Along with the loan, DOE announced $82 million in new grants Thursday to boost the domestic solar supply chain and “help integrate solar into the grid.” The grants include projects to develop more recyclable solar panels, grid reliability research, and demonstrations for new solar products using cadmium telluride, an alternative to silicon.
Despite the huge influx of cash for renewables in the Inflation Reduction Act, Biden administration officials and solar industry representatives say supply chain challenges are hampering deployment in the United States.
“There’s an incredible demand to be deploying the cheapest sources of clean power we have,” Becca Jones-Albertus, director of the DOE Solar Energy Technologies Office, told reporters Thursday. “But we haven’t had the modules to supply all of that demand.”
Recent analysis from the Solar Energy Industries Association and Wood Mackenzie, a research firm, finds that utility-scale installations dropped 31 percent last year compared with 2021 (Energywire, March 9).
SEIA blamed the installation slowdown on a Commerce Department investigation launched early last year into potential tariffs on solar imports from four Southeast Asian countries. The administration cited those countries as possible locations where Chinese companies are exporting cells and modules to circumvent tariffs on Chinese goods.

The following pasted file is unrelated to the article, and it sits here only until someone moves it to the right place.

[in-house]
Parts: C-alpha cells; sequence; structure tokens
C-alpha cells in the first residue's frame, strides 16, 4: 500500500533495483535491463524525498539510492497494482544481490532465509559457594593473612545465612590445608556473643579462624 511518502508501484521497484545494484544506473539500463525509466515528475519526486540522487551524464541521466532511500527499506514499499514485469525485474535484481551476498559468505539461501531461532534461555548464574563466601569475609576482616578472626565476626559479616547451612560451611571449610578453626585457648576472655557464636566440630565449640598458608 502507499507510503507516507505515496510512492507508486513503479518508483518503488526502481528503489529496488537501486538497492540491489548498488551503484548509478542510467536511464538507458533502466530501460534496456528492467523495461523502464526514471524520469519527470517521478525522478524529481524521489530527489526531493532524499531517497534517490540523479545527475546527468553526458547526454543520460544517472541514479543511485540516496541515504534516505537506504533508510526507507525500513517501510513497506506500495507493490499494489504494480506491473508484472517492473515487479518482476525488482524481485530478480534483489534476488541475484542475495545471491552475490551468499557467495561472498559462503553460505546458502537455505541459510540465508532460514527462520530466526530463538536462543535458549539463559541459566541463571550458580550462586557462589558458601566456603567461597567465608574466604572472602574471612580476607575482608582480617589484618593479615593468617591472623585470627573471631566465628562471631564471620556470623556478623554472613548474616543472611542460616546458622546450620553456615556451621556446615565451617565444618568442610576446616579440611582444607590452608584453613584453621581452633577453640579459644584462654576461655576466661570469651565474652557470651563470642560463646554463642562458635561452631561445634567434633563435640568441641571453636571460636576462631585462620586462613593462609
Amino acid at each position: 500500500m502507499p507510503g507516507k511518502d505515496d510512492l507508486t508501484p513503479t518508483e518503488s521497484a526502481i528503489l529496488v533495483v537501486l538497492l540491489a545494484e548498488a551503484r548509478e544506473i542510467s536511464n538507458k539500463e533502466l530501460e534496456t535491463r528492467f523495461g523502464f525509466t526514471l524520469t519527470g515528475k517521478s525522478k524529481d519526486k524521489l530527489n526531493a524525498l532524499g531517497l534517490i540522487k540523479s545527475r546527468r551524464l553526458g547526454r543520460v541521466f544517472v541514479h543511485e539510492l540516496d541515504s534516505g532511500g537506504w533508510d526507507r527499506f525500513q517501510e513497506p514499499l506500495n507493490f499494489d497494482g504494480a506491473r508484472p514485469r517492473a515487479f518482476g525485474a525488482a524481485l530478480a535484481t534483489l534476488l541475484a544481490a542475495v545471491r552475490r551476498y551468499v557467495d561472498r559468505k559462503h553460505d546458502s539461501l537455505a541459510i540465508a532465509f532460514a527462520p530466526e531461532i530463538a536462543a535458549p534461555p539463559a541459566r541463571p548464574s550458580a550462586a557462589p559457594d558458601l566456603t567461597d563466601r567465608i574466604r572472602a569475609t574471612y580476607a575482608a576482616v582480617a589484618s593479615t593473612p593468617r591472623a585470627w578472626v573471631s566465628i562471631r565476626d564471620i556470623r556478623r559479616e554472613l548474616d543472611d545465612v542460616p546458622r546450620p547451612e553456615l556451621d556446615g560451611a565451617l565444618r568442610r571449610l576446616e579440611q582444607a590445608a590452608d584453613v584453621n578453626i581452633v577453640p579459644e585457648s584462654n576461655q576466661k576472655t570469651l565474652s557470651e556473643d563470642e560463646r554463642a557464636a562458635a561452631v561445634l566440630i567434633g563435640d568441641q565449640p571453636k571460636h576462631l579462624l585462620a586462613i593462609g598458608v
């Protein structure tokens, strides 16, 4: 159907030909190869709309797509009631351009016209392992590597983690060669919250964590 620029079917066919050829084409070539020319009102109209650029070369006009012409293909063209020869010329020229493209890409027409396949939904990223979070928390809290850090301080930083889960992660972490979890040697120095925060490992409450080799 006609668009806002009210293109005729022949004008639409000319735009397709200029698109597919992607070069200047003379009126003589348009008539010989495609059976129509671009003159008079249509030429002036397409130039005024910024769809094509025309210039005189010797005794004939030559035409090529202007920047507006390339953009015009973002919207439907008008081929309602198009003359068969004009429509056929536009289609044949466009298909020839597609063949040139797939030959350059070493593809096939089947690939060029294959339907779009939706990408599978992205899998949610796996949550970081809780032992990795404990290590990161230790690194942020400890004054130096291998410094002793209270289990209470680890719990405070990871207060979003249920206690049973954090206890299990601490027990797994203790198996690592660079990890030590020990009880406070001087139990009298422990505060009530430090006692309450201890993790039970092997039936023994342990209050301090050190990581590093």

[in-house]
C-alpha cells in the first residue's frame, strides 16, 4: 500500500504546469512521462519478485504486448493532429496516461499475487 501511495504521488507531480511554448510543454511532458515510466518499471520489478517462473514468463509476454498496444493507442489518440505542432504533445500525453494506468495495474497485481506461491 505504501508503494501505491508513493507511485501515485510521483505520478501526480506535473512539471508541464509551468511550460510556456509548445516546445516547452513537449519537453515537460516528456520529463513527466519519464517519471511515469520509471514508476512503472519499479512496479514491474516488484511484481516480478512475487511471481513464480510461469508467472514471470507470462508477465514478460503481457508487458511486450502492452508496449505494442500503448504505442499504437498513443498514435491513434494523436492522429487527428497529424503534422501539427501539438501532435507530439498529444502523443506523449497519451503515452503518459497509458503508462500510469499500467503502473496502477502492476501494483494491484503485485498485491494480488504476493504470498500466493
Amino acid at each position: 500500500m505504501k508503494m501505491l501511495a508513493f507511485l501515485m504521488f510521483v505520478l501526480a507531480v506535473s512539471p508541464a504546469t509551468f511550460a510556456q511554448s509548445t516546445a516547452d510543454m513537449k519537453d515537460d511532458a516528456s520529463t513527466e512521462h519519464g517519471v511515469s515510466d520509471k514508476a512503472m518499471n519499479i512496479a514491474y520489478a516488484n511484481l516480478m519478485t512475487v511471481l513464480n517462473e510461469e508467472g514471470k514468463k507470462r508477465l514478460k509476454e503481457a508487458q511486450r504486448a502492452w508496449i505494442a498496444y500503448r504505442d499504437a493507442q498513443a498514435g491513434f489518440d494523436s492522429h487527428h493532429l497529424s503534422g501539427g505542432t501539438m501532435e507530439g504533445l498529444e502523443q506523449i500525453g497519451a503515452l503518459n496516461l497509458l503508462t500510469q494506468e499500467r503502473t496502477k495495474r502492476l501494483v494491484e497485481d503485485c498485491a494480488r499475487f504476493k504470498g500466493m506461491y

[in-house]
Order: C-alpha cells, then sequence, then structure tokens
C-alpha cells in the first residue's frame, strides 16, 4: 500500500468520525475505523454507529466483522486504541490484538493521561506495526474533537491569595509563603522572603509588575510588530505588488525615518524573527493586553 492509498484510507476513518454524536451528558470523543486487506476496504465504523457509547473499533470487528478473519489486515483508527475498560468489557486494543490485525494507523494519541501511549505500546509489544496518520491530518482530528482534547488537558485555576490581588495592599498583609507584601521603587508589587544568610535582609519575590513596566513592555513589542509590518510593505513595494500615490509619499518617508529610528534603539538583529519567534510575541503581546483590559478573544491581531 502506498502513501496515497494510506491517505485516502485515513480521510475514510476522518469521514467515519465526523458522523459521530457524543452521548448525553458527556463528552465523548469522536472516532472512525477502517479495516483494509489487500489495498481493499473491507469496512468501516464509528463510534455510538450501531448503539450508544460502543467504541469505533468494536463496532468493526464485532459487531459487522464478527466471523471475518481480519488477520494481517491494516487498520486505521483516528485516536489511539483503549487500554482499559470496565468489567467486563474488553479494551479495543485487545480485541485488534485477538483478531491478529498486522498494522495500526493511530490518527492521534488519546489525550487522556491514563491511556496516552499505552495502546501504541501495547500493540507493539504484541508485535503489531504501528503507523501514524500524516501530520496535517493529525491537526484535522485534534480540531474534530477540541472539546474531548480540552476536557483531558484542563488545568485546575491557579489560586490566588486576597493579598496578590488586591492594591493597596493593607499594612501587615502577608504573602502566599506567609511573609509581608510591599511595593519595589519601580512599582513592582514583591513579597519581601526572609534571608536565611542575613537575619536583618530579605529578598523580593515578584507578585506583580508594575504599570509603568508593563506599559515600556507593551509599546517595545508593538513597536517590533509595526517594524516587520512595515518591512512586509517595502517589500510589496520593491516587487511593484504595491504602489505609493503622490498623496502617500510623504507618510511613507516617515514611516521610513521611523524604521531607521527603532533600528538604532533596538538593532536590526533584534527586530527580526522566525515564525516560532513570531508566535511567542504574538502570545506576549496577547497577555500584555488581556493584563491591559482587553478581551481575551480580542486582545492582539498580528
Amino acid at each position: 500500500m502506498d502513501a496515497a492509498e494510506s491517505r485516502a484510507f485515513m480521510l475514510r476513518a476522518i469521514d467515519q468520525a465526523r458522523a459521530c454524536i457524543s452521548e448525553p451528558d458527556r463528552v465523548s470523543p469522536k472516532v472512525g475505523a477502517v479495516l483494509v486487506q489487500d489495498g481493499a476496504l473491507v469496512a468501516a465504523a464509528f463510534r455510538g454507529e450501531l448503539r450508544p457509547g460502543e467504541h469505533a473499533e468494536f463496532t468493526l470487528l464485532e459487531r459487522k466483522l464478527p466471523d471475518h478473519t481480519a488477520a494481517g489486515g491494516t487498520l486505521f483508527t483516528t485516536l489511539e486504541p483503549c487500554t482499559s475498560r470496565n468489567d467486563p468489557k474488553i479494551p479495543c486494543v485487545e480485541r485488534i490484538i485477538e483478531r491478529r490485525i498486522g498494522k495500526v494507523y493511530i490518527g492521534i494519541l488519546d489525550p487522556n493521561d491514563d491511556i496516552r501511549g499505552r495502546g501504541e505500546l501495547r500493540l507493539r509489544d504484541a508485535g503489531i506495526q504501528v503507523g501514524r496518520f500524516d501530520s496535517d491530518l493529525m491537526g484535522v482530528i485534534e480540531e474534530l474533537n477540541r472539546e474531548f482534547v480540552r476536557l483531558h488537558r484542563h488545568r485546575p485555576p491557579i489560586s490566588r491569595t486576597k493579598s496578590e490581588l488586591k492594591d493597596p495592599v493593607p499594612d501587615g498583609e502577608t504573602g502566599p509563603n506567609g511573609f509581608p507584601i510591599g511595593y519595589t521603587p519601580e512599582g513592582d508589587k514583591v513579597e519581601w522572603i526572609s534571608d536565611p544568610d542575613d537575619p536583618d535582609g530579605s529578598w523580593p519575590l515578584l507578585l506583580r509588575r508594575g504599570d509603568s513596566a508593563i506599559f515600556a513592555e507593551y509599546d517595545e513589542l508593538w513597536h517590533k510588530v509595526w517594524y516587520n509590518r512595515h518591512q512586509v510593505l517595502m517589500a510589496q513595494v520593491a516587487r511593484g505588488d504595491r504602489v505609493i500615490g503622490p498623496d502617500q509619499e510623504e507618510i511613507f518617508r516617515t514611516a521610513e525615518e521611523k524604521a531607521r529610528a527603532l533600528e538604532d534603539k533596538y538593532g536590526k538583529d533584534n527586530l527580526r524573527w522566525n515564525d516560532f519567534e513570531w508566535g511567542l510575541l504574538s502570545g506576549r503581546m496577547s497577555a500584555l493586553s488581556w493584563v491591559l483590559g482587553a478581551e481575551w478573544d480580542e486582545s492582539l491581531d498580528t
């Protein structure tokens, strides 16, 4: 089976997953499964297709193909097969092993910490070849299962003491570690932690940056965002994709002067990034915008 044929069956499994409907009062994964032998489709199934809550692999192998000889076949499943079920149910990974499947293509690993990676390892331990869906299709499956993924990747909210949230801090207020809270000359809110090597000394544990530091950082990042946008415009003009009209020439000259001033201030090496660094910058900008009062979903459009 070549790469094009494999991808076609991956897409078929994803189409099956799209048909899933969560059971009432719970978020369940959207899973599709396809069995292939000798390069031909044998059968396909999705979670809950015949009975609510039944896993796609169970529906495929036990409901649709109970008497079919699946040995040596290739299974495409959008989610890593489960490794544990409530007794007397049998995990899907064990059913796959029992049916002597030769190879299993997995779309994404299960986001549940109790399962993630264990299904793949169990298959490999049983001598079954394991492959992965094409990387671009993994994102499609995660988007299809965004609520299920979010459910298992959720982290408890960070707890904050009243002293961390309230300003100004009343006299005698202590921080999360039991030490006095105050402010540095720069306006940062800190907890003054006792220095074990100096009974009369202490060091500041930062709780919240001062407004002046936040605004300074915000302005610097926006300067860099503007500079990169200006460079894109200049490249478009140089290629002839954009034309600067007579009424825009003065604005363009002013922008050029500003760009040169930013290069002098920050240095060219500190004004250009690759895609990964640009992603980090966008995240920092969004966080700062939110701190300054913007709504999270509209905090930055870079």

In June, President Joe Biden paused any tariffs that would result from that investigation for two years. That angered proponents of domestic manufacturing and administration critics, who argue that Biden is giving Chinese violators of trade rules a free pass.
On Wednesday, the House Ways and Means Committee voted to repeal the rule to implement that pause. The bill has some Democratic support (Energywire, April 20).
Biden administration officials continue to argue that the pause was needed to allow U.S. developers to shift supply chains and, in some case, build plants in the United States.
“It takes two to three years to build new manufacturing facilities here, and the Inflation Reduction Act is providing tremendous opportunities,” Jones-Albertus said. “In the meantime, we don’t want to slow that deployment.”